I have used Tableau and I have used Qlik Sense. These two are, I would say, the top two leading platforms. We switched completely to Power BI, however, we started using Power BI more, alongside Tableau and Qlik Sense. The organization where I used to work previously had the commercial ability to acquire multiple software, depending on use cases, or depending on business requirements, or needs. In the previous organization, the organization was using one particular platform, then they decided to bring in a second platform, then they decided to bring in the third platform. As part of that mix-and-match scenario, we ended up using Qlik Sense and Tableau. And then we also started, in parallel, using Power BI, which then started to get better feedback and reviews, in general, so we ended up using it more and more.
How was the initial setup?
It comes bundled with Office 365. Office 365 is a SaaS-based office suite. Anything that you build on your desktop or Power BI, you can publish into the Office 365 cloud environment. It's relatively easy to get everything up and running.
It's as simple as taking your credit card and buying an Office 365 license and configuring the AD group and you can be up and running. Of course, depending on how secure and structured you want to make your entire setup, it can take a few months, sometimes, with the full rollout to happen.
A very basic pilot rollout can be done in a matter of a few weeks.
For the actual deployment and configuration, we just needed five people, and five resources working between six to 12 months. Some were required only for six months. Some are still continuing as part of further enhancements as some of the resources are being retained from a training and onboarding purpose so that they can do a training of the wider organization, and colleagues in the organization, show them how to use Office 365, and get trained on that. The actual development itself took less than two or three months.
In terms of maintenance, there are regular patch updates that get pushed from Microsoft. The backend IT support team needs to ensure all the patches are tested before they're deployed in production, for all the users to use.
What about the implementation team?
Microsoft usually sells through a partner, most of these licenses, and Microsoft also usually recommends a partner. In our case, we did an RFP to bring in the subject matter experts, partners who are certified on Microsoft platforms.
We had a system integrator who came in and helped us deploy and roll out Microsoft 365. As part of that, as I mentioned, we got Microsoft Power BI.
We are now thinking if we should switch on all the other capabilities of Microsoft Power BI or not.
What was our ROI?
We have noted an ROI, however, it varies from use case to use case.
There are some use cases in which if you deliver it, the cost savings or the revenue generated from that, or the benefits from that one single use case will cover the entire cost of all 65 licenses, for the entire year.
Then there are use cases, in which you'll have to wait for a few years or months before a company will actually see some benefit being derived.
What's my experience with pricing, setup cost, and licensing?
They have made the desktop client free of cost, which is also what Qlik Sense is. The Qlik Sense Desktop is free of cost. Tableau, the web version of Tableau online, there's a trial period you can use it for. Microsoft also has made Power BI available as a free add-on, or a free complimentary add-on alongside Office 365 for corporate users. This means even if the organization does not want to use Power BI, if they're using Qlik Sense, Tableau, Looker, ThoughtSpot, Domo, or the other tools, Power BI will still be available to them when they're using Microsoft Office.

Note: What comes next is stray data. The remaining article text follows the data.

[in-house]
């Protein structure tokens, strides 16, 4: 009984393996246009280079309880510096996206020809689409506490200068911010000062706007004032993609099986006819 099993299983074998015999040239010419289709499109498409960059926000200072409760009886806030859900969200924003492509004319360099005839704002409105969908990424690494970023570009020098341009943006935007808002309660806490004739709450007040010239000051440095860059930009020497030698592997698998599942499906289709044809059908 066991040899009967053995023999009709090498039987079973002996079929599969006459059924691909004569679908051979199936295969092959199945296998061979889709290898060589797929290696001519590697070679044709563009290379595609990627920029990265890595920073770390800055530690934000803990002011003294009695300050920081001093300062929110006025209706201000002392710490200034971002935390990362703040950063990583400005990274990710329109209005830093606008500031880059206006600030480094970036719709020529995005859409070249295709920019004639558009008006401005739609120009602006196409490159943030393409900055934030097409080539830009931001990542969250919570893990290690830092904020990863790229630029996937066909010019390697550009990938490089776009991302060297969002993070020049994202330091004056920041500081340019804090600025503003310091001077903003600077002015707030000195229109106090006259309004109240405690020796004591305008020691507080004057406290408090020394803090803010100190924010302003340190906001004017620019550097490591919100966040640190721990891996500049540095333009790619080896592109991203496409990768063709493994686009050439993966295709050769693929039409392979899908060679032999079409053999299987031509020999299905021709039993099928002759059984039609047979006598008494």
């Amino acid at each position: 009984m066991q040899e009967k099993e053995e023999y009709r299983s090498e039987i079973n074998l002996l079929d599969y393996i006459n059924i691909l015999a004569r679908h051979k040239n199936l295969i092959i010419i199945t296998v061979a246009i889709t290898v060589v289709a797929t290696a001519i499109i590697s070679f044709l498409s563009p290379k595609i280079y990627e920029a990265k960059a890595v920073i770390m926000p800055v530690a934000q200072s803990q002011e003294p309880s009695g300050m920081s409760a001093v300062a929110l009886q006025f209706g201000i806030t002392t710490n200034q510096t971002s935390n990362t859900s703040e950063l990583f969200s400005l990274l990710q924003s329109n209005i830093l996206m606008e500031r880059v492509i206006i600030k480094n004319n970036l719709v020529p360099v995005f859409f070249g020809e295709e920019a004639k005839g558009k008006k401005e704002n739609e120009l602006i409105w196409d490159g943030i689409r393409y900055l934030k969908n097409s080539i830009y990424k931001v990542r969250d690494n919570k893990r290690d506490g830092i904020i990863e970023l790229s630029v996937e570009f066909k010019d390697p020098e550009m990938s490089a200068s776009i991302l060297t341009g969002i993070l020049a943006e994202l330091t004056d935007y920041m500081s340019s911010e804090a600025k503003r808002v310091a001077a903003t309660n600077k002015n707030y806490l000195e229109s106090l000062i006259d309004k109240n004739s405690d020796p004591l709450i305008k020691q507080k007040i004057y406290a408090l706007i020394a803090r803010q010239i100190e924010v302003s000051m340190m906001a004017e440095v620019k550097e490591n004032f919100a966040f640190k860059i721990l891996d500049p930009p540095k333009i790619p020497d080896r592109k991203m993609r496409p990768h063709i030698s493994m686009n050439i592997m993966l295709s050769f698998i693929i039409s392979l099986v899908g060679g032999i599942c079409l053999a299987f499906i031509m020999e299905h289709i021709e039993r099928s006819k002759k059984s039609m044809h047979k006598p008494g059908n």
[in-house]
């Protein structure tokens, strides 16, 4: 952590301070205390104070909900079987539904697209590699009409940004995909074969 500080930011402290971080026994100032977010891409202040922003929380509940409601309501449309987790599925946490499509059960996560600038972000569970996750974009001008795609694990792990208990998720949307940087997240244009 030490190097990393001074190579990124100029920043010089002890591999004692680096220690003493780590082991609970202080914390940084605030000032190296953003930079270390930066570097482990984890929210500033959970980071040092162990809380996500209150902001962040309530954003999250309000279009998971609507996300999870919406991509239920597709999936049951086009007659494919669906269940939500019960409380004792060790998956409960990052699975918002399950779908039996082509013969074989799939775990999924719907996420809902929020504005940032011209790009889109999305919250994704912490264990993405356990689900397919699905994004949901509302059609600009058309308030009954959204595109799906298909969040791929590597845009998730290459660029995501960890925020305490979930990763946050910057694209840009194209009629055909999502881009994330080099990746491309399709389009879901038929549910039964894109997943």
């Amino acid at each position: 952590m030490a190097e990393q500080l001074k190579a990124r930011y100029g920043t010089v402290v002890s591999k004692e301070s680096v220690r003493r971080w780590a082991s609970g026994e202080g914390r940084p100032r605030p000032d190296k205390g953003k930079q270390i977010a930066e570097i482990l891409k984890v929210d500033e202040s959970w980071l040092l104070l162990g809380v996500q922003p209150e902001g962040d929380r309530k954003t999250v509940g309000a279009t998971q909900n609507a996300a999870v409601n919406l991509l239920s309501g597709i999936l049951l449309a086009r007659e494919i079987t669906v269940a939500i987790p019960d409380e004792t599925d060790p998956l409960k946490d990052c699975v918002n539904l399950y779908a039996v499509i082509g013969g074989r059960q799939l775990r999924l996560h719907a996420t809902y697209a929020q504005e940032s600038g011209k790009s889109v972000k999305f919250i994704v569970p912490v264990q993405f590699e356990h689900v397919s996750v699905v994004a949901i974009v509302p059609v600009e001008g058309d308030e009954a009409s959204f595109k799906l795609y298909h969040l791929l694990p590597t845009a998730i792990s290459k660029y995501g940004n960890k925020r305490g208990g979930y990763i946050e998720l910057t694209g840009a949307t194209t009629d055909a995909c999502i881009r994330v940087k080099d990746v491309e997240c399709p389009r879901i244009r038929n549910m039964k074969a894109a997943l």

While it comes bundled with Office, you don't have to buy any additional licenses, just for building and publishing. That said, the moment you want to start sharing your reports, your dashboards, and your analysis with others, that is the point where you need to then start paying for additional capabilities or plans.
Which other solutions did I evaluate?
I've always been part of different transformation programs where we were required to evaluate a BI tool, to meet the business requirements. Usually, Power BI ends up coming in the short list of products from a BI perspective, from a BI reporting perspective, apart from sometimes Tableau, and Qlik Sense. Sometimes, we also come across ThoughtSpot, Sisense, and Domo. These are some of the other tools which we have also, sometimes, shortlisted.
The differences have become very, very minimal between solutions. There are very few, minor differences between different tools. About four or five years back, there used to be drastic capability gaps between the different tools. Four or five years back, Tableau was the most mature, followed by Qlik Sense, followed by MicroStrategy, followed by a few other tools like SAP Analytics, or a few others. Today, Power BI is alongside Tableau, and Qlik Sense is in the top three. That's based on my experience of having worked on all these three platforms. Tableau, among the three, has the best UI, user interface. Qlik has the best performance, in terms of building complex data models. Power BI, however, is the easiest and most fun to use when it comes to getting somebody to use the tool from scratch.
There are a few other benefits and strengths. Qlik Sense and Power BI, both come with built-in ETL which is data integration capabilities. They have very mature data integration capabilities, as compared to Tableau, whereas Tableau has very basic integration capabilities. You need to buy another ETL product for it to be able to do a similar level of data transformation as Qlik Sense, or Power BI.
What other advice do I have?
We are a customer and may also be a Microsoft partner, as we are a telecom.
I'd rate the solution nine out of ten.
Disclosure: My company has a business relationship with this vendor other than being a customer: Partner